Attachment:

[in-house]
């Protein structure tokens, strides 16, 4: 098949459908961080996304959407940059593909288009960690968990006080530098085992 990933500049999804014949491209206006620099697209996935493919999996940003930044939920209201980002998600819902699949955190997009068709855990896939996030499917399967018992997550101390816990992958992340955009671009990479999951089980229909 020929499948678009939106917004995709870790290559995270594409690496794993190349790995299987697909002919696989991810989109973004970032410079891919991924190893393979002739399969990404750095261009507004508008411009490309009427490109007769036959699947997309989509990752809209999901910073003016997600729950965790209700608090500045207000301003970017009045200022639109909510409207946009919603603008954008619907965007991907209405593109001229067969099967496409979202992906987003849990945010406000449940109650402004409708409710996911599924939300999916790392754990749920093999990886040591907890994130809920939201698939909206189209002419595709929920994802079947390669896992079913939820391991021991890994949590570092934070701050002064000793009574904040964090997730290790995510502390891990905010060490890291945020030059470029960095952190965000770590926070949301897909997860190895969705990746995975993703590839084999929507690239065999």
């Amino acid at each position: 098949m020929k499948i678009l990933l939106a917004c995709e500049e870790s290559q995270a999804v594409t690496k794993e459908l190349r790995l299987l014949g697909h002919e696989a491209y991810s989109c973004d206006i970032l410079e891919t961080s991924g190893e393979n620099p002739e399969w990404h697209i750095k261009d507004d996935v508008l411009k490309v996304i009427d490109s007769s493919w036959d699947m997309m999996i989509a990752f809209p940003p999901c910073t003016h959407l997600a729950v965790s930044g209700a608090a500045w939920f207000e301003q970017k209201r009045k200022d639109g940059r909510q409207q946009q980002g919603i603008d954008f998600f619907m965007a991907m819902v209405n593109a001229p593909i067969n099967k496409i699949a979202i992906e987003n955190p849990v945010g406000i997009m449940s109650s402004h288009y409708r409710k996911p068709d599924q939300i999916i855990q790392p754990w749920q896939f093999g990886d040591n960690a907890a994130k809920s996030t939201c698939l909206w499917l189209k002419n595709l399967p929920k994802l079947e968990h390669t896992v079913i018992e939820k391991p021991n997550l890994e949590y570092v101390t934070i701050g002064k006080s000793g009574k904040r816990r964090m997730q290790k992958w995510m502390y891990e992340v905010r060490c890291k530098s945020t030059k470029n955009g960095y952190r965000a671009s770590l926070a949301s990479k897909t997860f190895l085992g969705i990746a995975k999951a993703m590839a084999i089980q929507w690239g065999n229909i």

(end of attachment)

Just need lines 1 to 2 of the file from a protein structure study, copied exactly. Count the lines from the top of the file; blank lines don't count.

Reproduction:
[in-house]
């Protein structure tokens, strides 16, 4: 098949459908961080996304959407940059593909288009960690968990006080530098085992 990933500049999804014949491209206006620099697209996935493919999996940003930044939920209201980002998600819902699949955190997009068709855990896939996030499917399967018992997550101390816990992958992340955009671009990479999951089980229909 020929499948678009939106917004995709870790290559995270594409690496794993190349790995299987697909002919696989991810989109973004970032410079891919991924190893393979002739399969990404750095261009507004508008411009490309009427490109007769036959699947997309989509990752809209999901910073003016997600729950965790209700608090500045207000301003970017009045200022639109909510409207946009919603603008954008619907965007991907209405593109001229067969099967496409979202992906987003849990945010406000449940109650402004409708409710996911599924939300999916790392754990749920093999990886040591907890994130809920939201698939909206189209002419595709929920994802079947390669896992079913939820391991021991890994949590570092934070701050002064000793009574904040964090997730290790995510502390891990905010060490890291945020030059470029960095952190965000770590926070949301897909997860190895969705990746995975993703590839084999929507690239065999």